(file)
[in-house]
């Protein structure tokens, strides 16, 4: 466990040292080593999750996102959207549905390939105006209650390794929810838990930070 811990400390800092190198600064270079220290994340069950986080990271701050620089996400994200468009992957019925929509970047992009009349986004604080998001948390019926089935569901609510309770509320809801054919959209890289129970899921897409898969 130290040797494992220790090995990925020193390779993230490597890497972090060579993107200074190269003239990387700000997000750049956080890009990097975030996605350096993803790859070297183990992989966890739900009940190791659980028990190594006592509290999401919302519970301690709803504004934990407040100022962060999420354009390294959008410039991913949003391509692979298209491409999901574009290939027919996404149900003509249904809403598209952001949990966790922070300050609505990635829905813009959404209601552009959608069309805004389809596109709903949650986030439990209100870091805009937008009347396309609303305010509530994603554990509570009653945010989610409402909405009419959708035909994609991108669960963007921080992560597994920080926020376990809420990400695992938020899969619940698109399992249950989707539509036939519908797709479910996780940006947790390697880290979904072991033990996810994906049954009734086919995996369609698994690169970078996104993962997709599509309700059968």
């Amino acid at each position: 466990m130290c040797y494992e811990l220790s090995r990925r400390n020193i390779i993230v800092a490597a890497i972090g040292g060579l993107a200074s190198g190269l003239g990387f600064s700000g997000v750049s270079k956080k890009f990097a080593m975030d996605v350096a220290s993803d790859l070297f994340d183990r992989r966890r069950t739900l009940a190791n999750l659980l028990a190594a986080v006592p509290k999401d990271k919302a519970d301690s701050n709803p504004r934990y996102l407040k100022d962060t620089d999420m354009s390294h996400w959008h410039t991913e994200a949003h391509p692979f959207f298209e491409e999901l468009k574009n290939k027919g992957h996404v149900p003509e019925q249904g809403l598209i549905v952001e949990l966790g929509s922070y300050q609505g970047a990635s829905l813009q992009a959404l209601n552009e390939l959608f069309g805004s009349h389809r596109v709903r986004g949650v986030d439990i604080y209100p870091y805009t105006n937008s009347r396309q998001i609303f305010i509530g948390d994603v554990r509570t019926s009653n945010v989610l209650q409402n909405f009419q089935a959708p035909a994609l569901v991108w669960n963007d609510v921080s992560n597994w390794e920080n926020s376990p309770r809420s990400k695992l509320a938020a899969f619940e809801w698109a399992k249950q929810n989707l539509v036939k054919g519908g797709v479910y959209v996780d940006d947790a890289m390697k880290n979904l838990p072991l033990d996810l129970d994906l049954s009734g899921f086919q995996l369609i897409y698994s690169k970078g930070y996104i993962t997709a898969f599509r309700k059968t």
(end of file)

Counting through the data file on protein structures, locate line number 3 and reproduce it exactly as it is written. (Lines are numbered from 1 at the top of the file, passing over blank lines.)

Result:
């Amino acid at each position: 466990m130290c040797y494992e811990l220790s090995r990925r400390n020193i390779i993230v800092a490597a890497i972090g040292g060579l993107a200074s190198g190269l003239g990387f600064s700000g997000v750049s270079k956080k890009f990097a080593m975030d996605v350096a220290s993803d790859l070297f994340d183990r992989r966890r069950t739900l009940a190791n999750l659980l028990a190594a986080v006592p509290k999401d990271k919302a519970d301690s701050n709803p504004r934990y996102l407040k100022d962060t620089d999420m354009s390294h996400w959008h410039t991913e994200a949003h391509p692979f959207f298209e491409e999901l468009k574009n290939k027919g992957h996404v149900p003509e019925q249904g809403l598209i549905v952001e949990l966790g929509s922070y300050q609505g970047a990635s829905l813009q992009a959404l209601n552009e390939l959608f069309g805004s009349h389809r596109v709903r986004g949650v986030d439990i604080y209100p870091y805009t105006n937008s009347r396309q998001i609303f305010i509530g948390d994603v554990r509570t019926s009653n945010v989610l209650q409402n909405f009419q089935a959708p035909a994609l569901v991108w669960n963007d609510v921080s992560n597994w390794e920080n926020s376990p309770r809420s990400k695992l509320a938020a899969f619940e809801w698109a399992k249950q929810n989707l539509v036939k054919g519908g797709v479910y959209v996780d940006d947790a890289m390697k880290n979904l838990p072991l033990d996810l129970d994906l049954s009734g899921f086919q995996l369609i897409y698994s690169k970078g930070y996104i993962t997709a898969f599509r309700k059968t």